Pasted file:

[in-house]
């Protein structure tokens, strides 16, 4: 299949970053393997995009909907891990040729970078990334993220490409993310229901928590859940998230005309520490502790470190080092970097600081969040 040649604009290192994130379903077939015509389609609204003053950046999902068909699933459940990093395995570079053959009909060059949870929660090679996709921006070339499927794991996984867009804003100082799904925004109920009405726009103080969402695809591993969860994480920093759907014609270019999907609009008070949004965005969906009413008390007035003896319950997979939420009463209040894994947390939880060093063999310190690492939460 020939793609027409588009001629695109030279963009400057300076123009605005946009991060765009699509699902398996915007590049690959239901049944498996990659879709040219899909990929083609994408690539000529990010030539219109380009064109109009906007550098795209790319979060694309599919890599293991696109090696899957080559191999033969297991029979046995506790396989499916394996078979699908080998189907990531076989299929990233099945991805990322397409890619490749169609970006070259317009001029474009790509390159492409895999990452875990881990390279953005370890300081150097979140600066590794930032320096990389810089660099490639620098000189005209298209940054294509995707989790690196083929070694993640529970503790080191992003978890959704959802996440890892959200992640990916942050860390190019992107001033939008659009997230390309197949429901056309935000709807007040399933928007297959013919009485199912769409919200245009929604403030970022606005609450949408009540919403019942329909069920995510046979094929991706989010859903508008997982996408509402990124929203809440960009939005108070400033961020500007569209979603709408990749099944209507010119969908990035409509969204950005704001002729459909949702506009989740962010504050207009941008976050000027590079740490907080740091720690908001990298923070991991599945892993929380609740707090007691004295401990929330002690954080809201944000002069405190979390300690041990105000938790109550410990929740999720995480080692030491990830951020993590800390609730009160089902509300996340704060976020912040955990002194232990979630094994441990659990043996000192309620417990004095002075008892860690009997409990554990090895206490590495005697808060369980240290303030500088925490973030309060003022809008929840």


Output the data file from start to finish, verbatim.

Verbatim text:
[in-house]
């Protein structure tokens, strides 16, 4: 299949970053393997995009909907891990040729970078990334993220490409993310229901928590859940998230005309520490502790470190080092970097600081969040 040649604009290192994130379903077939015509389609609204003053950046999902068909699933459940990093395995570079053959009909060059949870929660090679996709921006070339499927794991996984867009804003100082799904925004109920009405726009103080969402695809591993969860994480920093759907014609270019999907609009008070949004965005969906009413008390007035003896319950997979939420009463209040894994947390939880060093063999310190690492939460 020939793609027409588009001629695109030279963009400057300076123009605005946009991060765009699509699902398996915007590049690959239901049944498996990659879709040219899909990929083609994408690539000529990010030539219109380009064109109009906007550098795209790319979060694309599919890599293991696109090696899957080559191999033969297991029979046995506790396989499916394996078979699908080998189907990531076989299929990233099945991805990322397409890619490749169609970006070259317009001029474009790509390159492409895999990452875990881990390279953005370890300081150097979140600066590794930032320096990389810089660099490639620098000189005209298209940054294509995707989790690196083929070694993640529970503790080191992003978890959704959802996440890892959200992640990916942050860390190019992107001033939008659009997230390309197949429901056309935000709807007040399933928007297959013919009485199912769409919200245009929604403030970022606005609450949408009540919403019942329909069920995510046979094929991706989010859903508008997982996408509402990124929203809440960009939005108070400033961020500007569209979603709408990749099944209507010119969908990035409509969204950005704001002729459909949702506009989740962010504050207009941008976050000027590079740490907080740091720690908001990298923070991991599945892993929380609740707090007691004295401990929330002690954080809201944000002069405190979390300690041990105000938790109550410990929740999720995480080692030491990830951020993590800390609730009160089902509300996340704060976020912040955990002194232990979630094994441990659990043996000192309620417990004095002075008892860690009997409990554990090895206490590495005697808060369980240290303030500088925490973030309060003022809008929840």